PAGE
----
The first gold coins appeared in Egypt around 2,700 BC, but they were used primarily as gifts, rather than trade. King Croesus of Lydia (Western Turkey) started to strike first gold coins used for trade in the 6th century BC and also by Chinese in the 6th or 5th century BC. Lydia was conquered by Persia in 546 BC and gold coins became widespread through whole Persian empire and after that through Greek empire Under Philip II of Macedon and his son, Alexander the Great who is believed to have looted over 700,000 troy ounces of gold coins in his Persian conquest. Gold coins of Greek empire were coined with a king profile instead of bulls, lions and rams like it was on Lydian and Persian coins.
Romans also started to strike the emperor's head on their gold aureus coins, gold coins became the way to pay their legions. Aureus coin was too valuable for daily transactions and were used by traders, administrators and pay to the legions (a legionnaire received 1 aureus monthly). Gold coinage became thought western Europe thanks to Roman empire, when that empire fell apart after 400 AD, it was almost a millennia before widespread gold coinage returned. Solidus, which was originally a gold coin issued by the Romans survived as the Mediterranean main gold coin, it was minted by the Byzantine empire in Constantinople as the bezant or nomisma. Byzantine's gold coinage continued from the fall of the Western Roman empire until the rise of Venice, who was Byzatine's main trading partner and minted their infamous gold ducats.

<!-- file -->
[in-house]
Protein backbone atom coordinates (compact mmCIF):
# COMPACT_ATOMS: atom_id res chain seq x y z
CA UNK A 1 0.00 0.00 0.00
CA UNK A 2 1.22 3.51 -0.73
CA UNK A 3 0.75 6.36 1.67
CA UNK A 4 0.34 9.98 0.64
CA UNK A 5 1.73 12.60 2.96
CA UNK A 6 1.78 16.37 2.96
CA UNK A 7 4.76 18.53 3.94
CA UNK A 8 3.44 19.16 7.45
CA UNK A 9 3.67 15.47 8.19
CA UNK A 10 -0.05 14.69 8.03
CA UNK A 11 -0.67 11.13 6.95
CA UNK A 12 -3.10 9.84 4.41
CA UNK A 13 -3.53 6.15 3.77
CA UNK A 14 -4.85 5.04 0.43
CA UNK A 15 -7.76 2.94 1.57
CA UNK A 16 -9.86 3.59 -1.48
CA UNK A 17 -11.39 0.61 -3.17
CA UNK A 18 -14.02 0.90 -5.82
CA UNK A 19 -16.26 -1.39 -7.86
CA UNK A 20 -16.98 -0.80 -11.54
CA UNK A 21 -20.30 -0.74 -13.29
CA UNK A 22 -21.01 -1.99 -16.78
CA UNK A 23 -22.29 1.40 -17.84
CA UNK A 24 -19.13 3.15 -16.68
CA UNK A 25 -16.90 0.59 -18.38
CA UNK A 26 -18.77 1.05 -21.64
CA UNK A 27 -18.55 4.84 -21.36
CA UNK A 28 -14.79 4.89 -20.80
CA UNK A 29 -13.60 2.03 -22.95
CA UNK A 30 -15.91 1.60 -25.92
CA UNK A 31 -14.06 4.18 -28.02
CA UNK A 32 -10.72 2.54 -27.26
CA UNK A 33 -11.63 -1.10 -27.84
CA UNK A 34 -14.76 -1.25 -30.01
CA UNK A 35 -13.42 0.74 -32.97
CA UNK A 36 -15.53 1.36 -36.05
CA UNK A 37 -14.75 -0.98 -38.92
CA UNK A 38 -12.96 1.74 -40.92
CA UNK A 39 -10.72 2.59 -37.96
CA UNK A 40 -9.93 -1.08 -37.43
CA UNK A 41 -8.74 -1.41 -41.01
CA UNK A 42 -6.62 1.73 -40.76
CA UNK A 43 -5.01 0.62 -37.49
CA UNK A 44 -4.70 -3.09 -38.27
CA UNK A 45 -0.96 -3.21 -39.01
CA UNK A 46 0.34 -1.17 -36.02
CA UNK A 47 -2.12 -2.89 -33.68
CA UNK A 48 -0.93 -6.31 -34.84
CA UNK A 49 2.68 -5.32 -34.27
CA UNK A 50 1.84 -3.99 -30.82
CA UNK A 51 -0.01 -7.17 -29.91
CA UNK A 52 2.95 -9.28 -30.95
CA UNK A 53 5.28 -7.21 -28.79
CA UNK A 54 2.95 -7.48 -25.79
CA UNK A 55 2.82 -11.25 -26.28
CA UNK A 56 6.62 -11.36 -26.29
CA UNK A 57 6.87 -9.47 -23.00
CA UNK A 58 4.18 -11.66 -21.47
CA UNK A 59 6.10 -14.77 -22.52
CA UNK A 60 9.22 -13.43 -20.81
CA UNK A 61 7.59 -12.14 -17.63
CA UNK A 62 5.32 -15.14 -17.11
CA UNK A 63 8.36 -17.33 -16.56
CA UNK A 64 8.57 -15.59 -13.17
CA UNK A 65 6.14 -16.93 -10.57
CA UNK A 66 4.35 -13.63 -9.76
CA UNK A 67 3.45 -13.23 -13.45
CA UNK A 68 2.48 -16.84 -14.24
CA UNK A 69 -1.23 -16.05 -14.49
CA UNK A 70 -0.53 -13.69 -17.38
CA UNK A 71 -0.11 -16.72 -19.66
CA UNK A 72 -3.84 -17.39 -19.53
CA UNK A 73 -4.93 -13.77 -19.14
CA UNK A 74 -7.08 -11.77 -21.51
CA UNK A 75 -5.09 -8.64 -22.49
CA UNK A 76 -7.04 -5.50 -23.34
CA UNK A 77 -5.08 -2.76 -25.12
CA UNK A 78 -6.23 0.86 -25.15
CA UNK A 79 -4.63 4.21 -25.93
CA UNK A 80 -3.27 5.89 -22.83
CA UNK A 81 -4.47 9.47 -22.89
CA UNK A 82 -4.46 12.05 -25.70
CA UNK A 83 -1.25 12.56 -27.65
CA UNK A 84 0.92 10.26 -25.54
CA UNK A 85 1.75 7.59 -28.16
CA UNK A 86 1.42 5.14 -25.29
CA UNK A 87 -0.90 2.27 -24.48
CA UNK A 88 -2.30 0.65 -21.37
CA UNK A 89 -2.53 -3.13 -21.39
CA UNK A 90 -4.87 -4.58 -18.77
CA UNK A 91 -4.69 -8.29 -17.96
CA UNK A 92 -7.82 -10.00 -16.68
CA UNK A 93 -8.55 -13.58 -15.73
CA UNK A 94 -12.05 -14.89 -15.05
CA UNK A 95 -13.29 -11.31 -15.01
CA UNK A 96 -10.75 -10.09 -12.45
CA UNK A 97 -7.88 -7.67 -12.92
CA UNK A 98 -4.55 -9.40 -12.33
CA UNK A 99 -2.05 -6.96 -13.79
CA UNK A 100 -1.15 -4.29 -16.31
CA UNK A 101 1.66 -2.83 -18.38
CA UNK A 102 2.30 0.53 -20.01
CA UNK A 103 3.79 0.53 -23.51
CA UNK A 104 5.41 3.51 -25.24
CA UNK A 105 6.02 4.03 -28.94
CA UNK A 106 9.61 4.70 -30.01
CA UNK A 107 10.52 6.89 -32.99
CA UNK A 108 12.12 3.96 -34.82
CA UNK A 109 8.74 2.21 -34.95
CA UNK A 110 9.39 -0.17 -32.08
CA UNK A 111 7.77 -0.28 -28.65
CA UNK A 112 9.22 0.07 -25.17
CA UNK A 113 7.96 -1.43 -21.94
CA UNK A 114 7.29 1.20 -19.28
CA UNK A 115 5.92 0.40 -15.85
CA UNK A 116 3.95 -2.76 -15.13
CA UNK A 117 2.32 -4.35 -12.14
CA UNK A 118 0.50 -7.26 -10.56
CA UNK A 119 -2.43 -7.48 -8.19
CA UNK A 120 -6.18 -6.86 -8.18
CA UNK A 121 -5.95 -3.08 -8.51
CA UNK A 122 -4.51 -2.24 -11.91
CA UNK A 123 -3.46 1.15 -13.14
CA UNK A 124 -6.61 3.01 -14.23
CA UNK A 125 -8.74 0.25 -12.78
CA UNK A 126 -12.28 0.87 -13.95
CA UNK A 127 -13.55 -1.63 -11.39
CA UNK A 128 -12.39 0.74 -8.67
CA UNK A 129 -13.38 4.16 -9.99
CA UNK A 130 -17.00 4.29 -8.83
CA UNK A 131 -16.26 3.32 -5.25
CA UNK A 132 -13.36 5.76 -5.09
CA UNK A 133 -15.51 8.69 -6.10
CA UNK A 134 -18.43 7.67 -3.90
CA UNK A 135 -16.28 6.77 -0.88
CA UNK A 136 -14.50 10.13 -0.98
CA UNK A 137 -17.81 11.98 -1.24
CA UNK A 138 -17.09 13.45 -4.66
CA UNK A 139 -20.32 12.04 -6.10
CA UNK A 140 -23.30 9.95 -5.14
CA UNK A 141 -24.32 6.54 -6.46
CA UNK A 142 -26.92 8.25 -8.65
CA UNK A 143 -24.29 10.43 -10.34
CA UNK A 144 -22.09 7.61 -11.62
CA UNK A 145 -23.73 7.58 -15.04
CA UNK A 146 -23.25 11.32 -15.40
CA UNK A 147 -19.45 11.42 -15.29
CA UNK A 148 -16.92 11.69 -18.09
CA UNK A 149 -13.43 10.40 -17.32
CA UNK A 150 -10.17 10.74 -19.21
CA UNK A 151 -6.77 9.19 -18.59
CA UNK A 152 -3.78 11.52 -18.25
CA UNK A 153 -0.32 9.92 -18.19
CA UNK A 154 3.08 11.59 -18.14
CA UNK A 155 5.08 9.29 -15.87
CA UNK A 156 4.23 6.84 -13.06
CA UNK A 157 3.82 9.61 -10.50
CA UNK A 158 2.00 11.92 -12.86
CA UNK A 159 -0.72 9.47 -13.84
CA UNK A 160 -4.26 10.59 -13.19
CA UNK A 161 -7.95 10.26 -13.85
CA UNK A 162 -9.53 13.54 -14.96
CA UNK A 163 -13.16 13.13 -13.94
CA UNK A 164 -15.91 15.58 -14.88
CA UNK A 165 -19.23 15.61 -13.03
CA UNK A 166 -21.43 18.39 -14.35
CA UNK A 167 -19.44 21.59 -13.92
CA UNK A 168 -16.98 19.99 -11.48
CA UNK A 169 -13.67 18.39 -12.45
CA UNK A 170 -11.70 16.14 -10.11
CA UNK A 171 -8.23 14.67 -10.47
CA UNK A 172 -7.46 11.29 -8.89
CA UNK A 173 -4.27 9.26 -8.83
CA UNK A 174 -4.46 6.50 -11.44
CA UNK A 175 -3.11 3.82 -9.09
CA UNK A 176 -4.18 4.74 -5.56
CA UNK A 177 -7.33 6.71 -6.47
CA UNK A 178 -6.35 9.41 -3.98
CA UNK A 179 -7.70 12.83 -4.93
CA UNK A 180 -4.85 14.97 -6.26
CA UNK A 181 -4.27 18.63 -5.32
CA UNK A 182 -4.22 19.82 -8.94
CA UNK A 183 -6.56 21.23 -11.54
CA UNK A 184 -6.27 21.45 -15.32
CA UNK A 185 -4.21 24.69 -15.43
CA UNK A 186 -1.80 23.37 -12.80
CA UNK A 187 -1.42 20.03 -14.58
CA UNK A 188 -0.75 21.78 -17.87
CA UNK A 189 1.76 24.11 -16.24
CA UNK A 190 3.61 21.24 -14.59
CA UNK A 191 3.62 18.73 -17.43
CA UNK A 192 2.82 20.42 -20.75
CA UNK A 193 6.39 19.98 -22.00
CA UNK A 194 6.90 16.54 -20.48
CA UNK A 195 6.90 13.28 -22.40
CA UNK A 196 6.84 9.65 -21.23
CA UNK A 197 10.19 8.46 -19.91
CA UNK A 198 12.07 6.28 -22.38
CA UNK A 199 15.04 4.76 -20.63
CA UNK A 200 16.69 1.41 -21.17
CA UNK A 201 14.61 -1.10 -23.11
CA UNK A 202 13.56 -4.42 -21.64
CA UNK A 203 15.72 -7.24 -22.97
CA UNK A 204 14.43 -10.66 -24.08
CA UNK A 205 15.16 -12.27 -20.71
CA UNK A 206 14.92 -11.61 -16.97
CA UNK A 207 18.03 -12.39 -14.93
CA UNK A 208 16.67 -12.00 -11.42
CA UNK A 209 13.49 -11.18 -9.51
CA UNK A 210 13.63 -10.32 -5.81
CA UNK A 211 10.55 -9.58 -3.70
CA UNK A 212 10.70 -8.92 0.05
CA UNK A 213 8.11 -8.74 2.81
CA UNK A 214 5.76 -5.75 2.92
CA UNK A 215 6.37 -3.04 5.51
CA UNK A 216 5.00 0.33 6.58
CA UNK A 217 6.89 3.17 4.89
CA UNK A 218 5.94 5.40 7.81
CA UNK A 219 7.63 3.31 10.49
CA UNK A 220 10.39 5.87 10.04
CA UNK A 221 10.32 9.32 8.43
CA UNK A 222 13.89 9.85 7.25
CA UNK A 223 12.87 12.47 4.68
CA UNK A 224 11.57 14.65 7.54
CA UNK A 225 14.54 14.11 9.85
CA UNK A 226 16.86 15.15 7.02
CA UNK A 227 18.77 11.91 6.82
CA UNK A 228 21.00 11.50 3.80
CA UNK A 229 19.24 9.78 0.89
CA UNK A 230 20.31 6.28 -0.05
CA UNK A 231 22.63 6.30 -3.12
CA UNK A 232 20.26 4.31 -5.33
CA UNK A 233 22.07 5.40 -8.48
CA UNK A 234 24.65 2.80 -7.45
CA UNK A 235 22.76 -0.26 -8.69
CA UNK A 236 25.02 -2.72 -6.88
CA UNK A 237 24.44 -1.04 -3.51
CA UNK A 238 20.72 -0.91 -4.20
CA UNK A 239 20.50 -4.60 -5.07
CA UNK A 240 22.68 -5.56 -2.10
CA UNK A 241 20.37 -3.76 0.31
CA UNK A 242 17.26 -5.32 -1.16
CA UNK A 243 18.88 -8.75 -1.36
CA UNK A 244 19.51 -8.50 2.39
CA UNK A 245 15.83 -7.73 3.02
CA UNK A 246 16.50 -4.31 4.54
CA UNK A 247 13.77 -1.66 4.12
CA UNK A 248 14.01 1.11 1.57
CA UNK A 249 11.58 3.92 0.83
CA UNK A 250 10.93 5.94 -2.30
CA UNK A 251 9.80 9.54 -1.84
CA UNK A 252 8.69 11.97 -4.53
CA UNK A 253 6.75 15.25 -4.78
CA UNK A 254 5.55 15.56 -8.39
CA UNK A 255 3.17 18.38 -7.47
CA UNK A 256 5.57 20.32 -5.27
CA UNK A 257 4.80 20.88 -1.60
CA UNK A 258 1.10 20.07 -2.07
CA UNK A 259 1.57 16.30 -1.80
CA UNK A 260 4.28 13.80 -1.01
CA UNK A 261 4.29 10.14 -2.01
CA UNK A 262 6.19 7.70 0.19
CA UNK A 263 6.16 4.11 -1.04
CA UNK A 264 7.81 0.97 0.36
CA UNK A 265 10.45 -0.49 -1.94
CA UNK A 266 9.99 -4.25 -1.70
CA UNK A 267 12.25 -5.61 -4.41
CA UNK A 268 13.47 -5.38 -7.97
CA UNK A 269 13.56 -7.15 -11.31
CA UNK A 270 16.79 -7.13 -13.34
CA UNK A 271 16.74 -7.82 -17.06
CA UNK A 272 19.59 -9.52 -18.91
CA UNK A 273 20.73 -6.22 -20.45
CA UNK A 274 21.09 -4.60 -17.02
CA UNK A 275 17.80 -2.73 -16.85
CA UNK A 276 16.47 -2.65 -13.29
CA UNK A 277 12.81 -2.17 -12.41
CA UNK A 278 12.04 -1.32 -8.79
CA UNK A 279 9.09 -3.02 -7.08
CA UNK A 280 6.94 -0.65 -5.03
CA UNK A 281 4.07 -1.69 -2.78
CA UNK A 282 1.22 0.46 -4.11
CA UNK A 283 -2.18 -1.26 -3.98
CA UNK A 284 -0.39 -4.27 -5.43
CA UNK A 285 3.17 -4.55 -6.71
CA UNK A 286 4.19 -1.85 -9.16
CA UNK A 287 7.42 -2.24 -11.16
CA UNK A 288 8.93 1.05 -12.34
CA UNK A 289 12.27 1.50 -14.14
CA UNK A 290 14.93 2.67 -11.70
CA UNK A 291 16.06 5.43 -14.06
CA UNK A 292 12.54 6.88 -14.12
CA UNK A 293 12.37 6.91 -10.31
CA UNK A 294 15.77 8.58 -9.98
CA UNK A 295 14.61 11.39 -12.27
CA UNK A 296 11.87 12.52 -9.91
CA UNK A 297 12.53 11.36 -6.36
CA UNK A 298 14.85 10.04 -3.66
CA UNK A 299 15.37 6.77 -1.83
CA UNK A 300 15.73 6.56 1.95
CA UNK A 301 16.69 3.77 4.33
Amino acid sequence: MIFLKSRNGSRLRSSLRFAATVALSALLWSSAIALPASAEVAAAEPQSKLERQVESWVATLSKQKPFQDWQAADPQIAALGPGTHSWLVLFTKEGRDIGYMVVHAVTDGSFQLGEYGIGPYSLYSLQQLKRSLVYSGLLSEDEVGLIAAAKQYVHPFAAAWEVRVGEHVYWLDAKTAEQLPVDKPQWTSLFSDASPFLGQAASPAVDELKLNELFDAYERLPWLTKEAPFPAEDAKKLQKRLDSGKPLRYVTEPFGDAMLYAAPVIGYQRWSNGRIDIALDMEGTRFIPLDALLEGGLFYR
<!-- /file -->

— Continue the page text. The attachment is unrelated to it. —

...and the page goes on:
Most gold coming from Africa after 700 AD were used to mint dinars by the rulers of the Islamic empire that covered most of the Middle East and north African coast. Because it's forbidden in Islam to picture people, gold coins minted at the beginning in Baghdad, Tripoli and Damascus were decorated by Arabic characters.
After 13th century supply of gold was increased thanks to new mines in Hungary. All Europe started to mint gold coins. In France the mints produced nearly 350,000 troy ounces of gold coin in just one year and other European mints, such as mints of London, Florence, Bruges Genoa and Venice coined over 170,000 troy ounces between them in year. Gold supplies started to change by middle of 15th century, gold started to come directly from West Africa to Europe by ocean and then from the New World, mostly South America. In England under Henry VII the first sovereign was minted in 1489 and it was valued at £1.00. Portugal started to mint a new cruzado gold coins made from African gold in middle of 15th century. By the beginning of 16th century the mint in Seville was using mainly gold from the New World.
British empire minted huge quantities of guineas throughout the 18th century, with the mint striking 3-4 millions per year. The sovereign, replaced the guinea in 1816, which marked the era when gold standard became official. The sovereign with 7.77 grams, 0.25 troy oz at 0.916 fine gold became the sole standard of monetary value with unlimited legal tender.
After gold rushes in Australia and United States in the middle of the 19th century gold production rose dramatically. Gold coin minting dominated in France and the United States and most nations switched from silver to gold coinage by 1900, the time when United States switched to the single gold standard, instead of dual Silver and Gold coinage.
Almost all gold produced during the 19th century was minted into gold coins. Eagles in the United States, Marks in Germany, Sovereigns in Britain and Australia, Roubles in Russia, Crowns in Austria, Florins in Hungary and Napoleons in France totaled over 418 millions troy oz (13,000 tones) in the time of the gold standard before to World War I. When World War I started in 1914 countries started to save their gold and the production of gold coinage almost completely stopped.
United States during the Great Depression in 1933 took over all gold and gold coins from their citizens. This marked the end gold coinage era and the time when gold coins meant for circulation were produced was over. Many countries continue to make legal tender gold coins, but these are primarily meant for collectors and investment purposes and are not meant for circulation.